Regarding leadership, she spoke specifically of three former Presidents: Washington, Lincoln, and Reagan. She spoke about Washington's leadership--how true leaders respect the will and wisdom of the people and often were reluctant leaders who did not seek office, but the office sought them. She spoke of Lincoln's use of his stovepipe hat as a "traveling office" and how if it was good enough for Lincoln to store his notes in his hat, it was good enough for her to use her palm for her notes. She spoke quite a bit about Reagan, calling him a "son of Illinois". She spoke of his politics of both personality and conviction when it came to foreign policy, saying also that America needs his "Midwestern common sense" and "relentless optimism". Governor Palin, in a jab at President Obama, spoke of how a Eureka educated politician plays better in Peoria than a Harvard educated politician. At one point during the speech she stated that the next Lincoln or Reagan may be sitting in the audience. In my head, I thought, "the next Reagan is standing behind the podium!"
On a local level, Governor Palin praised central Illinois for being people who "cling to guns and religion" and who understand what she meant when she says, "don't retreat, reload". Politically, she spoke of how Obama's policies are affecting the region. The construction machine company, Caterpillar, is based out of nearby Peoria and employs quite a few people in the area. Governor Palin spoke of how President Obama came to Peoria last year claiming that the stimulus package would prevent Caterpillar workers from being laid off, which was not the case. She spoke of how the "economically illiterate" health care bill will cost the company $100 million in the first year alone.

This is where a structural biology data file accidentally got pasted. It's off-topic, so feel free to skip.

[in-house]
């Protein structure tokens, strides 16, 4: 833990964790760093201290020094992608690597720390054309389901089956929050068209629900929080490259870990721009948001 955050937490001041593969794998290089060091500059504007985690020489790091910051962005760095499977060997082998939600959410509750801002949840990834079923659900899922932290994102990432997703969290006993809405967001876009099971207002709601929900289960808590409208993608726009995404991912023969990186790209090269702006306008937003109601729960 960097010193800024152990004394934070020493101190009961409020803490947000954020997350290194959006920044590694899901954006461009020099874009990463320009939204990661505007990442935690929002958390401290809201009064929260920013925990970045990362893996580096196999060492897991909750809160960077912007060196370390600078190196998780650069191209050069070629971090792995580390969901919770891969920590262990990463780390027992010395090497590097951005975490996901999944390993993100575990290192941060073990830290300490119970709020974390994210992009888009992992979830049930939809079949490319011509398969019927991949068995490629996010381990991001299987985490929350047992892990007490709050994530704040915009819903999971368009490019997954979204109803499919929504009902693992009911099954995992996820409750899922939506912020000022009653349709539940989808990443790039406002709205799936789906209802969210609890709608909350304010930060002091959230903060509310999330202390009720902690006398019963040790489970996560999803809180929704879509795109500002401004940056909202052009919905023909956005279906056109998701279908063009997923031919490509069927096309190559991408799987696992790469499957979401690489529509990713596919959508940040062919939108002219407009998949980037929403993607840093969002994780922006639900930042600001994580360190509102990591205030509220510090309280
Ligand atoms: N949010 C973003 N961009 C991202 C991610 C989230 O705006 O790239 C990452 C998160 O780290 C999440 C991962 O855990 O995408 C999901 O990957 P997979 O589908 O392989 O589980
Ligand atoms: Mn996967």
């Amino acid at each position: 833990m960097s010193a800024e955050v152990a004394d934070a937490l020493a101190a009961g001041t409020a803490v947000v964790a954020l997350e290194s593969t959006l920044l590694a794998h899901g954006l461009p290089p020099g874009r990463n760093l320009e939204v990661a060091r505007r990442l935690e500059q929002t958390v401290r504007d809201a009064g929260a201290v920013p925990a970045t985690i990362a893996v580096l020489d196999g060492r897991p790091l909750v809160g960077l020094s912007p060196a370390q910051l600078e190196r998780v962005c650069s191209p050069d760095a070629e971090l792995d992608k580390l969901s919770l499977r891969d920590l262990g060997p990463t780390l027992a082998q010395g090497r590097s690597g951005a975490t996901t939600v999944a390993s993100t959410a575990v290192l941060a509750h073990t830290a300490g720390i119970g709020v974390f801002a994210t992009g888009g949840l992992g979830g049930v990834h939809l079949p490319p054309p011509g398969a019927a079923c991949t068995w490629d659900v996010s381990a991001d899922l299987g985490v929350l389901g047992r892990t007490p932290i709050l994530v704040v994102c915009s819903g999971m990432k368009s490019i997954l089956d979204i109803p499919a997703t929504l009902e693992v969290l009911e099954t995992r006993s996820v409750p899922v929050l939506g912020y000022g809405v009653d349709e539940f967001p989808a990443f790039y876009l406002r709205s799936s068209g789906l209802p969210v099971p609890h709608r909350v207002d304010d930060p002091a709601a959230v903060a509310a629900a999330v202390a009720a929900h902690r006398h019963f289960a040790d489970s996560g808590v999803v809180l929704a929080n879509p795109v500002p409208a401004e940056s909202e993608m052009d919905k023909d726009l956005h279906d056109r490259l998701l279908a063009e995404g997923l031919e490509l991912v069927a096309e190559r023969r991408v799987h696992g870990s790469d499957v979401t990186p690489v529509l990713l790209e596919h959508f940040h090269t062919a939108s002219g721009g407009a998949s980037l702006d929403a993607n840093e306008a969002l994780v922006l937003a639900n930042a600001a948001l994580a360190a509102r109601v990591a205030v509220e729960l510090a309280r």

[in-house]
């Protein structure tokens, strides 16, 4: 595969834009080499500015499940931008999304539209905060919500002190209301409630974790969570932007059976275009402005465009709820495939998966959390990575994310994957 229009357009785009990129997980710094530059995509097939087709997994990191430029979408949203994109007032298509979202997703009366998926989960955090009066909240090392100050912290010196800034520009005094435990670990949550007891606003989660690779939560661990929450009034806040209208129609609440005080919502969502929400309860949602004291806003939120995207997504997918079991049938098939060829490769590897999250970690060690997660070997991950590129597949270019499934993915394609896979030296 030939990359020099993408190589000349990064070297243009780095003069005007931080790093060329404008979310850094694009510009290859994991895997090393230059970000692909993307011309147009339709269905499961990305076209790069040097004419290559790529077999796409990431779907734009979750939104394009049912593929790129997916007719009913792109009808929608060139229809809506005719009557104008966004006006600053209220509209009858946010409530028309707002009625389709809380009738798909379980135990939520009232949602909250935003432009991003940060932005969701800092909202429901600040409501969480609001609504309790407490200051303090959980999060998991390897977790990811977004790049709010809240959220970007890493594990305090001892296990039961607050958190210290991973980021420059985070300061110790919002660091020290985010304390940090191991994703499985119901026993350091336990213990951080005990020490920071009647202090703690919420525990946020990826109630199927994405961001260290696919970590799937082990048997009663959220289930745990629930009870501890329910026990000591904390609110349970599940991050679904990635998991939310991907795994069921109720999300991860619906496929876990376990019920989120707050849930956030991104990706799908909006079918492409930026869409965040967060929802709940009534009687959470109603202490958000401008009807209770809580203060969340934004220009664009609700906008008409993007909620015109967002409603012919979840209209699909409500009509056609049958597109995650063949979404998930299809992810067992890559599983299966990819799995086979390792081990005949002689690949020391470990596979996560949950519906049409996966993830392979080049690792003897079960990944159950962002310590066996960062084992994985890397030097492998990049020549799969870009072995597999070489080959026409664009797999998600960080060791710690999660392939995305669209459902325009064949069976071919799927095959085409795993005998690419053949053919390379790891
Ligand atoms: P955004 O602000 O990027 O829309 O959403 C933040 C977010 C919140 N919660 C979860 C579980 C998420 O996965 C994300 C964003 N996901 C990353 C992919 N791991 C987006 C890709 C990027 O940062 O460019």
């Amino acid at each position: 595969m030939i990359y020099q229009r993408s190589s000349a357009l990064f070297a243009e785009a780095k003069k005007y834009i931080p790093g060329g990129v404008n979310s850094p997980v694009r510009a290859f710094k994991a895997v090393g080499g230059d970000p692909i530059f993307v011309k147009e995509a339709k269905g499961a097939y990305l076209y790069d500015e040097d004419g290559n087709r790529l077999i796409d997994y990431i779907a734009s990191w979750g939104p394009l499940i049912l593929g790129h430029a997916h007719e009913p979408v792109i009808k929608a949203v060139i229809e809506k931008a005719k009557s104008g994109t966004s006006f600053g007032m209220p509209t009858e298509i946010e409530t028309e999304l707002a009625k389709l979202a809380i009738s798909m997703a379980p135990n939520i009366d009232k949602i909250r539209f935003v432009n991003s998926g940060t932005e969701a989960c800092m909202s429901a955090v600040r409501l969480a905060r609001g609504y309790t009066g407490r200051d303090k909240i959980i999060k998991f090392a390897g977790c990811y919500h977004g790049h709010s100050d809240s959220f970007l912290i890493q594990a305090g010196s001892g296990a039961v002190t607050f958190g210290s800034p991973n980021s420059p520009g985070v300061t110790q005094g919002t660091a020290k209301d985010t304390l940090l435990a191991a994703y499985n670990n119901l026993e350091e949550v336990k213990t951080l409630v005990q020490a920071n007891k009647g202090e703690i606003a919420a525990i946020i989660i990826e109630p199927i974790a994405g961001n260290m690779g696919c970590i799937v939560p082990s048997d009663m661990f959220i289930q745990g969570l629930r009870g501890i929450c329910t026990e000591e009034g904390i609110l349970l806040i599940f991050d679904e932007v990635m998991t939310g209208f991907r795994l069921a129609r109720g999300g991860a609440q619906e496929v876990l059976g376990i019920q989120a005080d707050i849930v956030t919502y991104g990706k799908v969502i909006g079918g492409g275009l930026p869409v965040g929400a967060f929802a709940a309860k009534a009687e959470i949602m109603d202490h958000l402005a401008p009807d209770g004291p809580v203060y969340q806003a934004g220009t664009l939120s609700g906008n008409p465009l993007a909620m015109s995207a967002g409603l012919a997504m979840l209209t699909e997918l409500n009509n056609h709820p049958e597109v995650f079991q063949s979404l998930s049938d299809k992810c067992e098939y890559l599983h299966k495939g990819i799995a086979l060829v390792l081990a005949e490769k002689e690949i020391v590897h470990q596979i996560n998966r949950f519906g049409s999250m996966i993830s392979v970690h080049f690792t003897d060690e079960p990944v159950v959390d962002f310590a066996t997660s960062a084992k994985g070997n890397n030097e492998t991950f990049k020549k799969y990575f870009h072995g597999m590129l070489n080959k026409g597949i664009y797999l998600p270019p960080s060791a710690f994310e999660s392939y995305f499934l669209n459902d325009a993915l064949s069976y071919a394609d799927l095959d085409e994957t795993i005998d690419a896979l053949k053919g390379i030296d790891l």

More broadly, she spoke of the problems of a quadrupled national deficit, a $3.8 trillion budget, and the "mother of all unfunded mandates": the health care reform bill. Governor Palin criticized the President for bowing to world leaders and alienating allies like Israel.During the question and answer session, she mentioned that the President's comments about America being a military superpower, whether we like it or not was the statement that had taken her most aback of anything during President Obama's administration. However, her political rhetoric was not limited to criticisms, but included a great deal of what she called "time tested" solutions. She spoke of how prosperity cannot be legislated from Washington D.C., but must be earned through hard work ethic and by government getting out of the way. Additionally, she mentioned that more every day people, not politicians, are needed in government.